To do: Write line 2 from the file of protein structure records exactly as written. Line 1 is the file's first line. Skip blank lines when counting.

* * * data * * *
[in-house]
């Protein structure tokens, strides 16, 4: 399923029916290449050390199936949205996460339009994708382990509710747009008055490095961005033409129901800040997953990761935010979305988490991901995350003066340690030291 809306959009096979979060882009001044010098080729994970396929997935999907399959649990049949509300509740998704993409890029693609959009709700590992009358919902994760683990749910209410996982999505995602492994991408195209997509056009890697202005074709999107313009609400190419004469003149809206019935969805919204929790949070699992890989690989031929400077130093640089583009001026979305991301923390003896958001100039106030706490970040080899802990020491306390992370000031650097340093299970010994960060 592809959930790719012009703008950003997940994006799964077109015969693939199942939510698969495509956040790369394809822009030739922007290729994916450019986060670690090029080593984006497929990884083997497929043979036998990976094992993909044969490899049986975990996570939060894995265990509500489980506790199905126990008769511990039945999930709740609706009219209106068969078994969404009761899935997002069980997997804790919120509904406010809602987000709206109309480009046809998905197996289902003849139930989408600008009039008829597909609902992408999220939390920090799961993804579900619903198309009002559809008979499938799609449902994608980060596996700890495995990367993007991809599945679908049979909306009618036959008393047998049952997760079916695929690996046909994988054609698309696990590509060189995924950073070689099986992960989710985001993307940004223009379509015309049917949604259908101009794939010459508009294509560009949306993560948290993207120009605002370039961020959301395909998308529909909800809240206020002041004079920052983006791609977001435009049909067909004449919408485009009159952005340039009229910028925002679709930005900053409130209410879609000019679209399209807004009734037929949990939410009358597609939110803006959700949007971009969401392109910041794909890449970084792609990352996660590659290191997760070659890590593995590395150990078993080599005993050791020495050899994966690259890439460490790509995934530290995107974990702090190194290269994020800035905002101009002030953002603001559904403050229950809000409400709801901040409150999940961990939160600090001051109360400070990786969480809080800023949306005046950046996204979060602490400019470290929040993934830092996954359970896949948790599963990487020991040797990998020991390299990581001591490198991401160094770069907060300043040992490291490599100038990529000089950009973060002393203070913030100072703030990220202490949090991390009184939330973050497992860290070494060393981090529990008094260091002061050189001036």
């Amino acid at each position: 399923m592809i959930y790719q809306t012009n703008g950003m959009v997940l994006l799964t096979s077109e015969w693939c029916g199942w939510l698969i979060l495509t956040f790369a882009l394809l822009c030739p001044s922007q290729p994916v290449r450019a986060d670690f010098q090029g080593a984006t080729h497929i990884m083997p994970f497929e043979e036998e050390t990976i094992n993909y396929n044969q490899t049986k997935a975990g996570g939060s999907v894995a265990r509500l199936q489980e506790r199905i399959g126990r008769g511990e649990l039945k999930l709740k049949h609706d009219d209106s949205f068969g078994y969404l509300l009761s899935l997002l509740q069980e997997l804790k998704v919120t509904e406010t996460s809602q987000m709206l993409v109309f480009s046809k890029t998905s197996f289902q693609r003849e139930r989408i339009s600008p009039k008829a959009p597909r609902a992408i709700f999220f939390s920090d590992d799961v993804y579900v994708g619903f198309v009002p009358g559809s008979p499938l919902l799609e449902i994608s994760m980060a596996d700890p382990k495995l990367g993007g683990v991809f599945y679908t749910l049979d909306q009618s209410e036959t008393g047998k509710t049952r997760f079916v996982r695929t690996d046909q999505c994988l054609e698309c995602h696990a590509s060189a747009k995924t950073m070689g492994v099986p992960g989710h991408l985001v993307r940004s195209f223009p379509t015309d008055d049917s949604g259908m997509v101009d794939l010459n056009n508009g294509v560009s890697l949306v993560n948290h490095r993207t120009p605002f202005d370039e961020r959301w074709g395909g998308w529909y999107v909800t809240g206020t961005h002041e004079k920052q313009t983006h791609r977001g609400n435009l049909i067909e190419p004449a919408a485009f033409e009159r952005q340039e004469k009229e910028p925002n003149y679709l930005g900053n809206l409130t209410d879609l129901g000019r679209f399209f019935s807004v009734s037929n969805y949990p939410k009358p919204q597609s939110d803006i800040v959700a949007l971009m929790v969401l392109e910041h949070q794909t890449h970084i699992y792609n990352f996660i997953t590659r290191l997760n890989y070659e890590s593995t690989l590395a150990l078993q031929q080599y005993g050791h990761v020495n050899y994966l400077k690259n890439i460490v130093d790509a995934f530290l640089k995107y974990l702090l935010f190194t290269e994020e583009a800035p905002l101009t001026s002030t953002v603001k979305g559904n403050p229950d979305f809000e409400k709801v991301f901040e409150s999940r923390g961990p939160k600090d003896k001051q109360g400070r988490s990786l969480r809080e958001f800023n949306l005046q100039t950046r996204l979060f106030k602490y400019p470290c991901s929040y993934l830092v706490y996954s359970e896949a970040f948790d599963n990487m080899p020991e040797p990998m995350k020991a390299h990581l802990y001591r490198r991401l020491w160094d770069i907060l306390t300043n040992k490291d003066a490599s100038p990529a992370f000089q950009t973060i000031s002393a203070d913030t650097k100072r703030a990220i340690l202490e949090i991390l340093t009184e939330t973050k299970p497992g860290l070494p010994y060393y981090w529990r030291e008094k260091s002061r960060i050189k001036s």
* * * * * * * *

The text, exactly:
């Protein structure tokens, strides 16, 4: 399923029916290449050390199936949205996460339009994708382990509710747009008055490095961005033409129901800040997953990761935010979305988490991901995350003066340690030291 809306959009096979979060882009001044010098080729994970396929997935999907399959649990049949509300509740998704993409890029693609959009709700590992009358919902994760683990749910209410996982999505995602492994991408195209997509056009890697202005074709999107313009609400190419004469003149809206019935969805919204929790949070699992890989690989031929400077130093640089583009001026979305991301923390003896958001100039106030706490970040080899802990020491306390992370000031650097340093299970010994960060 592809959930790719012009703008950003997940994006799964077109015969693939199942939510698969495509956040790369394809822009030739922007290729994916450019986060670690090029080593984006497929990884083997497929043979036998990976094992993909044969490899049986975990996570939060894995265990509500489980506790199905126990008769511990039945999930709740609706009219209106068969078994969404009761899935997002069980997997804790919120509904406010809602987000709206109309480009046809998905197996289902003849139930989408600008009039008829597909609902992408999220939390920090799961993804579900619903198309009002559809008979499938799609449902994608980060596996700890495995990367993007991809599945679908049979909306009618036959008393047998049952997760079916695929690996046909994988054609698309696990590509060189995924950073070689099986992960989710985001993307940004223009379509015309049917949604259908101009794939010459508009294509560009949306993560948290993207120009605002370039961020959301395909998308529909909800809240206020002041004079920052983006791609977001435009049909067909004449919408485009009159952005340039009229910028925002679709930005900053409130209410879609000019679209399209807004009734037929949990939410009358597609939110803006959700949007971009969401392109910041794909890449970084792609990352996660590659290191997760070659890590593995590395150990078993080599005993050791020495050899994966690259890439460490790509995934530290995107974990702090190194290269994020800035905002101009002030953002603001559904403050229950809000409400709801901040409150999940961990939160600090001051109360400070990786969480809080800023949306005046950046996204979060602490400019470290929040993934830092996954359970896949948790599963990487020991040797990998020991390299990581001591490198991401160094770069907060300043040992490291490599100038990529000089950009973060002393203070913030100072703030990220202490949090991390009184939330973050497992860290070494060393981090529990008094260091002061050189001036």